During the past decade, plague infections have persisted with undiminished importance in foci of the Americas, Africa, and Asia, while infections caused by the other yersiniae were recognized only during this decade as important agents of diarrheal and appendicitislike outbreaks in Europe, North America, and Japan. The dramatic rise of plague was abetted by the military conflict in Vietnam in the latter 1960s and persisted into the 1970s. During these years more Vietnamese people probably died of plague than American ser- vicemen died of combat injuries. In the United States during these same years, the numbers of human cases of plague increased severalfold owing to well- entrenched endemic foci in the sylvatic rodent species of the southwestern states. , In the latter 1960s, microbiologists had changed the name of the plague bacillus from Pasteurella pestis to Yersinia pestis. The other two pathogenic species, Yersinia enterocolitica and Yersinia pseudotuberculosis, were known causes of mesenteric lymphadenitis and were believed to be rare. However, there originated a strong interest in these diseases in the European countries of Sweden, Finland, Belgium, and France.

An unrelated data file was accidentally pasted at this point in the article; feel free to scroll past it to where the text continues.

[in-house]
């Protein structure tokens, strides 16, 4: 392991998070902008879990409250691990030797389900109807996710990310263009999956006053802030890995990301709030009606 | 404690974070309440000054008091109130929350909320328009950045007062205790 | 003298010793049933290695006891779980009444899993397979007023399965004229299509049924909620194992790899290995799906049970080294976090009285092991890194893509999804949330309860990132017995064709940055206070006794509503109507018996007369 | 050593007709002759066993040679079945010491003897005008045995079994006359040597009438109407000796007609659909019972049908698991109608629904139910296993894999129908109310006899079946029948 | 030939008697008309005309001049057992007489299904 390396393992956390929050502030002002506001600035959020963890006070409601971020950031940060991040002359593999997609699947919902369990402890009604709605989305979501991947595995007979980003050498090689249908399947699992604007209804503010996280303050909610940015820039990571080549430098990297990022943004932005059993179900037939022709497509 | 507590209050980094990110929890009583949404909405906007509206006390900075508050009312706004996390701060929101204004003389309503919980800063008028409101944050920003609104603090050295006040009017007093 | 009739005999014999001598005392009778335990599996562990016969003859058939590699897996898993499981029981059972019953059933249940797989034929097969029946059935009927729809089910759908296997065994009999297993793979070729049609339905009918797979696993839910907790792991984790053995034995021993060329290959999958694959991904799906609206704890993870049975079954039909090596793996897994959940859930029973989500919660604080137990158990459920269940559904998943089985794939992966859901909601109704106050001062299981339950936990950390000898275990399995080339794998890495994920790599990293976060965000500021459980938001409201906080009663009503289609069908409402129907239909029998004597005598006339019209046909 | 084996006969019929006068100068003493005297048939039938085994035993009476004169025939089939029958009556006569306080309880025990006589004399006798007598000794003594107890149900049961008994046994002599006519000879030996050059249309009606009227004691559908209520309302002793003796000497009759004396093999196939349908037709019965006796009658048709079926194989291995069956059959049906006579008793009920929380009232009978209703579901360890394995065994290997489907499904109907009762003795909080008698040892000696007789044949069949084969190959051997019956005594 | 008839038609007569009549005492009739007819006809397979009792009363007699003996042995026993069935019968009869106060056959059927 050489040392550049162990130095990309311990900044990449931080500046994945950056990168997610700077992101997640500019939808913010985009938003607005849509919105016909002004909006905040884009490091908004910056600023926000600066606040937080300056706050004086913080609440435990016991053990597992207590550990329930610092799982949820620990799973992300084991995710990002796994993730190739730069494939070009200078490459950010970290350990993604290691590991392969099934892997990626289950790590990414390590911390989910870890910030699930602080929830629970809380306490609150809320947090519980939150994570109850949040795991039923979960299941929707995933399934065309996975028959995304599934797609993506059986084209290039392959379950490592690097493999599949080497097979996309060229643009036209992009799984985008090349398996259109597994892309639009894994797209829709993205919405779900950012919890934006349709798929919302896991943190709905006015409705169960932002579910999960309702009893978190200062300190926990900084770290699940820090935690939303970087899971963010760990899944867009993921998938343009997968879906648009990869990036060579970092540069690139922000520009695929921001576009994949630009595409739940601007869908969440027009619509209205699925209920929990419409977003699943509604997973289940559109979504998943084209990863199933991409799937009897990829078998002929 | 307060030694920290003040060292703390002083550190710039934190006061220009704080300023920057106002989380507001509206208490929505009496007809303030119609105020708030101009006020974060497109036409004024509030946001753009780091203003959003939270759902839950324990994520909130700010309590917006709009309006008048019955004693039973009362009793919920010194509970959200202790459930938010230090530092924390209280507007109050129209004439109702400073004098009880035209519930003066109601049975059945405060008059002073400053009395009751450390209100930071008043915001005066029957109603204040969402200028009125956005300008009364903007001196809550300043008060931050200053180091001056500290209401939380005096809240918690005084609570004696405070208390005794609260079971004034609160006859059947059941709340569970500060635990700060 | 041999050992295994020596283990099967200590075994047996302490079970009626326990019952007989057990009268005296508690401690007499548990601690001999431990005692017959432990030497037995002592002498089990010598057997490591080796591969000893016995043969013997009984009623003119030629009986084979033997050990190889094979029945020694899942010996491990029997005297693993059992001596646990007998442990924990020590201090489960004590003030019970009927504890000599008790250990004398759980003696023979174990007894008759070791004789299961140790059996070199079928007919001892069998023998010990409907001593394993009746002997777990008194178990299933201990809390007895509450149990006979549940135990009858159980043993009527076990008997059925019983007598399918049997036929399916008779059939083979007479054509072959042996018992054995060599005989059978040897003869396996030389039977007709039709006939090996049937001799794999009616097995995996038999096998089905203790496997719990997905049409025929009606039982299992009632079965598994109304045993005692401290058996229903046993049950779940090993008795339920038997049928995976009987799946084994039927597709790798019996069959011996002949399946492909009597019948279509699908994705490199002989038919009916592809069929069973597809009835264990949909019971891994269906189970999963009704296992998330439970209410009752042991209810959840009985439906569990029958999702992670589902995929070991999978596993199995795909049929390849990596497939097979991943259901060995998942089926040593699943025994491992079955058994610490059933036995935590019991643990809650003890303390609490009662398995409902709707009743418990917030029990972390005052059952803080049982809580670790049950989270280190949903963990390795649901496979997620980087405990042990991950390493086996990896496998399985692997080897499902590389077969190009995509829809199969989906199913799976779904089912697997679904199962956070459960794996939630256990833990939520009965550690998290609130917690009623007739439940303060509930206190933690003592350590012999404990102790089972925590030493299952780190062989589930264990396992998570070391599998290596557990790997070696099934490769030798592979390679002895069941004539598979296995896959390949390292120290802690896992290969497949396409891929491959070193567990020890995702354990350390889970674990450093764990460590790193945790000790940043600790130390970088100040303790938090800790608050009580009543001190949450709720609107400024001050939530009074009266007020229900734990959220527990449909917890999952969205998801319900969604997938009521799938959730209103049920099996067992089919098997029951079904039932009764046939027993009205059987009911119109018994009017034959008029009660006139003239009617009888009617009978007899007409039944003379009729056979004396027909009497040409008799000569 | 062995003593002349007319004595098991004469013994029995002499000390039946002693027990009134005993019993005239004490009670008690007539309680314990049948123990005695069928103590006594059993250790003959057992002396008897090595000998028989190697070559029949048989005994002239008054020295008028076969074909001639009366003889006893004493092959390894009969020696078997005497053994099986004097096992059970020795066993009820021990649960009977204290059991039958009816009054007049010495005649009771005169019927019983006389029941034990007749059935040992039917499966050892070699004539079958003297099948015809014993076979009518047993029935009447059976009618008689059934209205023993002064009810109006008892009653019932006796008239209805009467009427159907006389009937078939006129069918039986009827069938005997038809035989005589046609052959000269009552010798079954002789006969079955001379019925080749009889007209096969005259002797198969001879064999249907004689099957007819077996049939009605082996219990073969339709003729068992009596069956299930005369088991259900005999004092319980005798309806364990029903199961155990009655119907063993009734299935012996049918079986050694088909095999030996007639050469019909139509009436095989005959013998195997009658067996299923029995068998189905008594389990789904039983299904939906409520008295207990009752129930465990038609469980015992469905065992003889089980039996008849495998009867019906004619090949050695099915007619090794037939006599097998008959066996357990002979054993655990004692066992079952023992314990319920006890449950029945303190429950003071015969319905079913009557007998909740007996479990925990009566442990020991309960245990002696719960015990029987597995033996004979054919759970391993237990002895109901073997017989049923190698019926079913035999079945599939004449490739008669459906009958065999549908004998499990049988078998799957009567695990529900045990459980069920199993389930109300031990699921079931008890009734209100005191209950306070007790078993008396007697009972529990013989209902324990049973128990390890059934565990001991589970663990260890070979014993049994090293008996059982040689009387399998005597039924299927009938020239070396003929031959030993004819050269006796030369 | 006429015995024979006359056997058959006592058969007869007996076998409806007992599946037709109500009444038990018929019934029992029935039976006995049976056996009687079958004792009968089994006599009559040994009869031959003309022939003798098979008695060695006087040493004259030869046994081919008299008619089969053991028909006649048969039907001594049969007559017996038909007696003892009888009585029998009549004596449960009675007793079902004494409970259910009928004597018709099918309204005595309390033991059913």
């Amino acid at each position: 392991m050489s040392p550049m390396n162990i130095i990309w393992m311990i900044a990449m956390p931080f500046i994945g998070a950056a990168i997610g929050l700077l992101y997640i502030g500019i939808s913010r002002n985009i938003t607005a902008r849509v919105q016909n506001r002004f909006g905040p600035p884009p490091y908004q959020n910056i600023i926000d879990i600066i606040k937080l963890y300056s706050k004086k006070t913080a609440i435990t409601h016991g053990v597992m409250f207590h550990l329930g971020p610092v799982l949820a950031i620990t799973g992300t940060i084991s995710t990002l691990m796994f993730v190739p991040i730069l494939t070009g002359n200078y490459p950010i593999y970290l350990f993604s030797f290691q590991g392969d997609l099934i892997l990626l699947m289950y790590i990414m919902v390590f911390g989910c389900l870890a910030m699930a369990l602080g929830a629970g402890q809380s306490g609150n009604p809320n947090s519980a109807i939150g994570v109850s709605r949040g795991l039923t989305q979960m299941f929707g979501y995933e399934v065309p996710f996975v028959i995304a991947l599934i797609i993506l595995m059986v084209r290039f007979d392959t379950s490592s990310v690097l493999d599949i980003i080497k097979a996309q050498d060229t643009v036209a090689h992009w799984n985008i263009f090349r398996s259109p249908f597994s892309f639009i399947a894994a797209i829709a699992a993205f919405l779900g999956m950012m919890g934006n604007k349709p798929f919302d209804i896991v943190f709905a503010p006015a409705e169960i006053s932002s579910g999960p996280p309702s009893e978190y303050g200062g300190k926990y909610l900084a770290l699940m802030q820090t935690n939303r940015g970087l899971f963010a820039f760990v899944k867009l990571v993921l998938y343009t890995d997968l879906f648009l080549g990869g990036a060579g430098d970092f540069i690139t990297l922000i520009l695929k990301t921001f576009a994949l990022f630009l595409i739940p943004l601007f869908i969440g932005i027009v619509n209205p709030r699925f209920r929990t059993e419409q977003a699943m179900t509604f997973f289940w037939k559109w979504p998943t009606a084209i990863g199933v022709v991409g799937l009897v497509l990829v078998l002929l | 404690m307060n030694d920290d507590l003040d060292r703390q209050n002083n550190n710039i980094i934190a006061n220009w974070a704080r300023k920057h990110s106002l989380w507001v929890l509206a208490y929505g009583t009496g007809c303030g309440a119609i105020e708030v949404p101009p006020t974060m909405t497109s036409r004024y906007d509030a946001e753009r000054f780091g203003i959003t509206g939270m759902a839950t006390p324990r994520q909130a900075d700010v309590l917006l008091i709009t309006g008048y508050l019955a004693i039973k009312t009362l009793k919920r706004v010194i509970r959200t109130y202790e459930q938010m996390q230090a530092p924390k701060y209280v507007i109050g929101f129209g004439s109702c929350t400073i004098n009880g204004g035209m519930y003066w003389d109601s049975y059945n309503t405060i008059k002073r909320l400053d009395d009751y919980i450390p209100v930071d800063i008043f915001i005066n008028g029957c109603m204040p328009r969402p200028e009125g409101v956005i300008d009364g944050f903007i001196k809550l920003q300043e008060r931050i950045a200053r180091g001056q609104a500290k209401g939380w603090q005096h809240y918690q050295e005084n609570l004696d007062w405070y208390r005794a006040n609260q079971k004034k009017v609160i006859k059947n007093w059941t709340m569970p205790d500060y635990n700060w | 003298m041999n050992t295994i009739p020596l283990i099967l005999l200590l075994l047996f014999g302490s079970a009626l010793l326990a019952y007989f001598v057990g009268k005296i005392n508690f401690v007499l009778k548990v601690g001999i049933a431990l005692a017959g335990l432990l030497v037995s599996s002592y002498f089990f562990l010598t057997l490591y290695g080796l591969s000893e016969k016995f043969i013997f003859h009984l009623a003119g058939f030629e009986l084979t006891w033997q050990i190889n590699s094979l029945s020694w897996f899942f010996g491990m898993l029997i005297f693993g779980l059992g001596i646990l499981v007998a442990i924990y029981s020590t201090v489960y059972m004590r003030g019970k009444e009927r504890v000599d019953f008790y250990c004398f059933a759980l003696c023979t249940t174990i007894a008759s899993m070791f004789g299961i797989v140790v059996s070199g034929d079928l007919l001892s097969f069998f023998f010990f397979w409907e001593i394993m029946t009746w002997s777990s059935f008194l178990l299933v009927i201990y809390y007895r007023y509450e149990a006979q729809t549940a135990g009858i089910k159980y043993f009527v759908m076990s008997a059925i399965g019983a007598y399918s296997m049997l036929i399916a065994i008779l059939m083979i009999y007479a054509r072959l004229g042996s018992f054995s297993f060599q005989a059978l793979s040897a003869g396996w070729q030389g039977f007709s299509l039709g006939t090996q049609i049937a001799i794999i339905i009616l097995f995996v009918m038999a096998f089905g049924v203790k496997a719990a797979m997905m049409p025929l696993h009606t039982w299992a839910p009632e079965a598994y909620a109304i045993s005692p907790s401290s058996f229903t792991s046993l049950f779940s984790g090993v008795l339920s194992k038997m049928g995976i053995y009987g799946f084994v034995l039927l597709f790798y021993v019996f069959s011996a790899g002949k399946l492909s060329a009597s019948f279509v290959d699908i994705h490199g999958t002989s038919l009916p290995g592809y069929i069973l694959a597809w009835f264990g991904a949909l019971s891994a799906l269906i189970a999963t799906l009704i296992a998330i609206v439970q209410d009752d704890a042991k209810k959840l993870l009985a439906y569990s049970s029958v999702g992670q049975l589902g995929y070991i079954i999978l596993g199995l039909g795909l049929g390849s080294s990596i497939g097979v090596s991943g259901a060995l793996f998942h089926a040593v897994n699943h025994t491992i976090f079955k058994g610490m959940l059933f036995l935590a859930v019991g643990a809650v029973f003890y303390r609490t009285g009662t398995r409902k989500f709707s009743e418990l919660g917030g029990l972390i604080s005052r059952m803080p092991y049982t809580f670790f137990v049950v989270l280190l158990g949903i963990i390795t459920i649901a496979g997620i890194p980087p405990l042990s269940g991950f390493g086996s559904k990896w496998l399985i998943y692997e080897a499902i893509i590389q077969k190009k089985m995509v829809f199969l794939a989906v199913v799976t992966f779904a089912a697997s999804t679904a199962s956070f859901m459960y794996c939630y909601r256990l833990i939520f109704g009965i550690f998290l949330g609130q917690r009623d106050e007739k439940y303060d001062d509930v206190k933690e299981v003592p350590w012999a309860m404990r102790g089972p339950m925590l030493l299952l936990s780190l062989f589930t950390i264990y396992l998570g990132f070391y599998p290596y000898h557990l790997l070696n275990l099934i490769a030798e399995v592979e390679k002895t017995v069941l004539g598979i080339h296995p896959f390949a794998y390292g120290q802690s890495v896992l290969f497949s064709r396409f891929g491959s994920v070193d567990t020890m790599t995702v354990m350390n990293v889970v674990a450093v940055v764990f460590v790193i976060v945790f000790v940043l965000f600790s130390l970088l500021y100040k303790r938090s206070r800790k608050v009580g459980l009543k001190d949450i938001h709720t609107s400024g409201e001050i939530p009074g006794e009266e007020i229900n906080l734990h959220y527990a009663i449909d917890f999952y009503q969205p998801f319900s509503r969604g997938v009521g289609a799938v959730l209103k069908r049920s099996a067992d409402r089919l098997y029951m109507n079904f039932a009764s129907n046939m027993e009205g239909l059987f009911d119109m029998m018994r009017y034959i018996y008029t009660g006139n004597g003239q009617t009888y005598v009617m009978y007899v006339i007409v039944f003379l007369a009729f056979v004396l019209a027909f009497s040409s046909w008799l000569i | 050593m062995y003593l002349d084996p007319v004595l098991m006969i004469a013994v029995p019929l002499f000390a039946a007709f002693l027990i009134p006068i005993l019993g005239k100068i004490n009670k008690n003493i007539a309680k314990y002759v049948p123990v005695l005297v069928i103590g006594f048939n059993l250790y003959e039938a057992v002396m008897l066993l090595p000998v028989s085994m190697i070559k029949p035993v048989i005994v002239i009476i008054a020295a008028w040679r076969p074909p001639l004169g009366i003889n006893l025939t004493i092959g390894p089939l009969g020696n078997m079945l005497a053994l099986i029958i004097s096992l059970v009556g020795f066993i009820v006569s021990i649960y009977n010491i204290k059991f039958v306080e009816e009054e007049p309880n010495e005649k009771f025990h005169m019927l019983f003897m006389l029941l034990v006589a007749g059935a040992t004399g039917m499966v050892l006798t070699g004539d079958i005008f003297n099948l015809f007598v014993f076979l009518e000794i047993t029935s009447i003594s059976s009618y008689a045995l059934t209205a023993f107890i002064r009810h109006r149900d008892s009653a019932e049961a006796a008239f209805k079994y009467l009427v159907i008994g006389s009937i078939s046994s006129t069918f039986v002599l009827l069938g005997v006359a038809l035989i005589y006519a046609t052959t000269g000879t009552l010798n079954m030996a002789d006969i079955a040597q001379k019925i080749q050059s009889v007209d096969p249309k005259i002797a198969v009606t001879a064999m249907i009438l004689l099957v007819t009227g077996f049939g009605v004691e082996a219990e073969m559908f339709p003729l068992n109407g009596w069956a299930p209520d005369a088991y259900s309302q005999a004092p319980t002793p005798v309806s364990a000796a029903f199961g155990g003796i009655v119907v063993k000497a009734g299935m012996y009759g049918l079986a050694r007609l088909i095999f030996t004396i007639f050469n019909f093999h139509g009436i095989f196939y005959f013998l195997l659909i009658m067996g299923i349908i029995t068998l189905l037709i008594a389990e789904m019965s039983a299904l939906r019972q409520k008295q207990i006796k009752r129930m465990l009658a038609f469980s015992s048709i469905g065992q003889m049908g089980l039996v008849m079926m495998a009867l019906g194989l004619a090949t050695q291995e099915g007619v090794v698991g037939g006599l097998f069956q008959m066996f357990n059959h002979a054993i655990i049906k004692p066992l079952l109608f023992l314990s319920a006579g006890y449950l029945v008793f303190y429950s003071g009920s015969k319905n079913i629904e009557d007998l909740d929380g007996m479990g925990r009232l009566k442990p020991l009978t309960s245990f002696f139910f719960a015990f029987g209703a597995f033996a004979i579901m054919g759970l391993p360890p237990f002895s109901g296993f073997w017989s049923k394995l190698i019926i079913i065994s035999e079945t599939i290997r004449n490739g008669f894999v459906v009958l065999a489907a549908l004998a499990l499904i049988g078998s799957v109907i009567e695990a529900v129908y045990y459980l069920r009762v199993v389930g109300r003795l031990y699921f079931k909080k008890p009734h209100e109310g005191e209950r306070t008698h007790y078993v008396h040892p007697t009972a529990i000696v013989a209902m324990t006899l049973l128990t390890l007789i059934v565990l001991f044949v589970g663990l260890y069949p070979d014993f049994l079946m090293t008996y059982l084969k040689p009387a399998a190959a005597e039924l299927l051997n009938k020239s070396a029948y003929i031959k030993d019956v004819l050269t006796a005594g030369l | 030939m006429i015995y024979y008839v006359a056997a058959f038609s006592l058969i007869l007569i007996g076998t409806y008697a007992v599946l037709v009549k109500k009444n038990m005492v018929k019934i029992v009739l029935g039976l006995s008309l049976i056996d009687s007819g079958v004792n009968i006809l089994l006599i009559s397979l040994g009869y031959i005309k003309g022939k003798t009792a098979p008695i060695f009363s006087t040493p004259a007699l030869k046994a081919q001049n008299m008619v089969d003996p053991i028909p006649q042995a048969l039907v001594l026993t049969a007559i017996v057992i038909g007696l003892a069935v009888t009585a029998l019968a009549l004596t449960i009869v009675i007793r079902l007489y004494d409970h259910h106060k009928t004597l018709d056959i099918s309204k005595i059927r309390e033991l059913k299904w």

Yersiniae were frequently dis- covered in persons with diarrhea and acute abdominal pain simulating ap- pendicitis. This discovery sparked a worldwide surge of scientific interest in the genus Yersinia. Previous writings about the yersiniae have rarely considered plague and nonplague yersiniae together. Diseases caused by these bacteria, although their epidemiological patterns and clinical pictures are very different, have some striking similarities.
Publisher: Springer-Verlag New York Inc.
Number of pages: 220
Weight: 351 g
Dimensions: 229 x 152 x 12 mm
Edition: Softcover reprint of the original 1st ed. 198